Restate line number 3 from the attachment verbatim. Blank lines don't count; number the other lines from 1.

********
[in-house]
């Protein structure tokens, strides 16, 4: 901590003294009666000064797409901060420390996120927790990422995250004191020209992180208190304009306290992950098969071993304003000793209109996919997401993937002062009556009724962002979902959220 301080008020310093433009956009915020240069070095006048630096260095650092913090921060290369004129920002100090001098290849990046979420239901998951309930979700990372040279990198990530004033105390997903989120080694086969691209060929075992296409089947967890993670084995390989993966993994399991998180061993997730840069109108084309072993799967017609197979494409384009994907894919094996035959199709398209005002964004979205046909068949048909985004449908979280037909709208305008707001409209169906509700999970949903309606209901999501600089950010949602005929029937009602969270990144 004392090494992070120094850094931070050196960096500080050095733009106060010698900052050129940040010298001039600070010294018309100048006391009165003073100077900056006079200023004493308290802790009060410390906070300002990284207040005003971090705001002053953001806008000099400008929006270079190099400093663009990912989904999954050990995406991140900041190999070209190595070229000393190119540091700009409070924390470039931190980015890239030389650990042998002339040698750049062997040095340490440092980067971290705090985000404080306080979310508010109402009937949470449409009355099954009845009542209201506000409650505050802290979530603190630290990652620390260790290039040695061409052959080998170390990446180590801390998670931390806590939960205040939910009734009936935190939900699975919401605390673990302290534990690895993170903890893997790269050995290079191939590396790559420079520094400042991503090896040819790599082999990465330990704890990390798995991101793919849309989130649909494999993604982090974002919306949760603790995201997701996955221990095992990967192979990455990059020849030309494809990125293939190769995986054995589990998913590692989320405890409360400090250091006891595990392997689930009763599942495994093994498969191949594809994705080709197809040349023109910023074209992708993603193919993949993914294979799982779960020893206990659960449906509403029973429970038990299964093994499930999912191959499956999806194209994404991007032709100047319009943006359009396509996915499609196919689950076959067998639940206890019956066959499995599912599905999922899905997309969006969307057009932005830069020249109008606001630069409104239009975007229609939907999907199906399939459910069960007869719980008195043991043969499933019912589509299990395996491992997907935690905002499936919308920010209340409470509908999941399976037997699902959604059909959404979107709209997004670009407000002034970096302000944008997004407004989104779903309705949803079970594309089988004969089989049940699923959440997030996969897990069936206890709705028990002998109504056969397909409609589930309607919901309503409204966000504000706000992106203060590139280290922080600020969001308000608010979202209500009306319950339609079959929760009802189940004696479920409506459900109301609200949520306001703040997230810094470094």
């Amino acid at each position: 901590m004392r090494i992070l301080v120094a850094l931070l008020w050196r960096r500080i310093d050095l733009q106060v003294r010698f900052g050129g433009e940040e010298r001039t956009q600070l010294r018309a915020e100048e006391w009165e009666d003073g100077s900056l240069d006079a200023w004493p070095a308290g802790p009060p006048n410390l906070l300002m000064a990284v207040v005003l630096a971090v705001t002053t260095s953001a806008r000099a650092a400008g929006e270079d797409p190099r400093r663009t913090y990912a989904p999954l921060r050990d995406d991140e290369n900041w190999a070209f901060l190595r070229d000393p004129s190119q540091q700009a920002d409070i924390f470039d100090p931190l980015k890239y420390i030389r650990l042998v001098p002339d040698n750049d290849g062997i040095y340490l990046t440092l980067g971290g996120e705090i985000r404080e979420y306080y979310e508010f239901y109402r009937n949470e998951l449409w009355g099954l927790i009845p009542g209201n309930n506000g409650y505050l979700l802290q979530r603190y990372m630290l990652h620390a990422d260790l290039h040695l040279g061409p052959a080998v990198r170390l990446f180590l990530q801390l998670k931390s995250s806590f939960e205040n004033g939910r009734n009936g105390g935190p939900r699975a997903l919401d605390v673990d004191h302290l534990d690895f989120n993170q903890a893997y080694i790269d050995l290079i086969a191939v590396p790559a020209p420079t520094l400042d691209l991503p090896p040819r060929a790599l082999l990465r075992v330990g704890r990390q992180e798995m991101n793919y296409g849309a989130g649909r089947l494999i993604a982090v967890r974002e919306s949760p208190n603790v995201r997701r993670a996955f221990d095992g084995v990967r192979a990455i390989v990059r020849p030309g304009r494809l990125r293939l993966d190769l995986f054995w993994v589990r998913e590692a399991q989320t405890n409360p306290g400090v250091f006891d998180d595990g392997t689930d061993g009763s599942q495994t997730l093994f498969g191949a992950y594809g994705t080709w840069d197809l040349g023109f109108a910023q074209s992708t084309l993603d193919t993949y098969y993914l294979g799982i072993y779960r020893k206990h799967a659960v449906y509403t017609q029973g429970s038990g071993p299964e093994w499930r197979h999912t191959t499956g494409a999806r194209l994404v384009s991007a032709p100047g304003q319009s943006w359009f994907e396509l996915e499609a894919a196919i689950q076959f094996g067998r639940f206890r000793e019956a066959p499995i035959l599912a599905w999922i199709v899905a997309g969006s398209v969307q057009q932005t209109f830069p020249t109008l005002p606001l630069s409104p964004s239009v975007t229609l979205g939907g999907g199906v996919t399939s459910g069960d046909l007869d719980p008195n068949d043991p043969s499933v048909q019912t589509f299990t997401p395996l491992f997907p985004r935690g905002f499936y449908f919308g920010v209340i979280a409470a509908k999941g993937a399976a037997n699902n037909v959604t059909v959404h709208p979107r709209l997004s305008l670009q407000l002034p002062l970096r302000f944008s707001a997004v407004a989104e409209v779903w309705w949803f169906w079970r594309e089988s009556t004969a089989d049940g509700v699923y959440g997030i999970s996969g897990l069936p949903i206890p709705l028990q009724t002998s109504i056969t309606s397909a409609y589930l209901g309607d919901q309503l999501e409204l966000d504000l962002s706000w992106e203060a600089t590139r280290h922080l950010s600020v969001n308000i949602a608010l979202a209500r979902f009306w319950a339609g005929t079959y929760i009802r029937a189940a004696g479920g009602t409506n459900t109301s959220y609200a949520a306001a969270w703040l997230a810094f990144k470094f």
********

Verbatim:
């Amino acid at each position: 901590m004392r090494i992070l301080v120094a850094l931070l008020w050196r960096r500080i310093d050095l733009q106060v003294r010698f900052g050129g433009e940040e010298r001039t956009q600070l010294r018309a915020e100048e006391w009165e009666d003073g100077s900056l240069d006079a200023w004493p070095a308290g802790p009060p006048n410390l906070l300002m000064a990284v207040v005003l630096a971090v705001t002053t260095s953001a806008r000099a650092a400008g929006e270079d797409p190099r400093r663009t913090y990912a989904p999954l921060r050990d995406d991140e290369n900041w190999a070209f901060l190595r070229d000393p004129s190119q540091q700009a920002d409070i924390f470039d100090p931190l980015k890239y420390i030389r650990l042998v001098p002339d040698n750049d290849g062997i040095y340490l990046t440092l980067g971290g996120e705090i985000r404080e979420y306080y979310e508010f239901y109402r009937n949470e998951l449409w009355g099954l927790i009845p009542g209201n309930n506000g409650y505050l979700l802290q979530r603190y990372m630290l990652h620390a990422d260790l290039h040695l040279g061409p052959a080998v990198r170390l990446f180590l990530q801390l998670k931390s995250s806590f939960e205040n004033g939910r009734n009936g105390g935190p939900r699975a997903l919401d605390v673990d004191h302290l534990d690895f989120n993170q903890a893997y080694i790269d050995l290079i086969a191939v590396p790559a020209p420079t520094l400042d691209l991503p090896p040819r060929a790599l082999l990465r075992v330990g704890r990390q992180e798995m991101n793919y296409g849309a989130g649909r089947l494999i993604a982090v967890r974002e919306s949760p208190n603790v995201r997701r993670a996955f221990d095992g084995v990967r192979a990455i390989v990059r020849p030309g304009r494809l990125r293939l993966d190769l995986f054995w993994v589990r998913e590692a399991q989320t405890n409360p306290g400090v250091f006891d998180d595990g392997t689930d061993g009763s599942q495994t997730l093994f498969g191949a992950y594809g994705t080709w840069d197809l040349g023109f109108a910023q074209s992708t084309l993603d193919t993949y098969y993914l294979g799982i072993y779960r020893k206990h799967a659960v449906y509403t017609q029973g429970s038990g071993p299964e093994w499930r197979h999912t191959t499956g494409a999806r194209l994404v384009s991007a032709p100047g304003q319009s943006w359009f994907e396509l996915e499609a894919a196919i689950q076959f094996g067998r639940f206890r000793e019956a066959p499995i035959l599912a599905w999922i199709v899905a997309g969006s398209v969307q057009q932005t209109f830069p020249t109008l005002p606001l630069s409104p964004s239009v975007t229609l979205g939907g999907g199906v996919t399939s459910g069960d046909l007869d719980p008195n068949d043991p043969s499933v048909q019912t589509f299990t997401p395996l491992f997907p985004r935690g905002f499936y449908f919308g920010v209340i979280a409470a509908k999941g993937a399976a037997n699902n037909v959604t059909v959404h709208p979107r709209l997004s305008l670009q407000l002034p002062l970096r302000f944008s707001a997004v407004a989104e409209v779903w309705w949803f169906w079970r594309e089988s009556t004969a089989d049940g509700v699923y959440g997030i999970s996969g897990l069936p949903i206890p709705l028990q009724t002998s109504i056969t309606s397909a409609y589930l209901g309607d919901q309503l999501e409204l966000d504000l962002s706000w992106e203060a600089t590139r280290h922080l950010s600020v969001n308000i949602a608010l979202a209500r979902f009306w319950a339609g005929t079959y929760i009802r029937a189940a004696g479920g009602t409506n459900t109301s959220y609200a949520a306001a969270w703040l997230a810094f990144k470094f």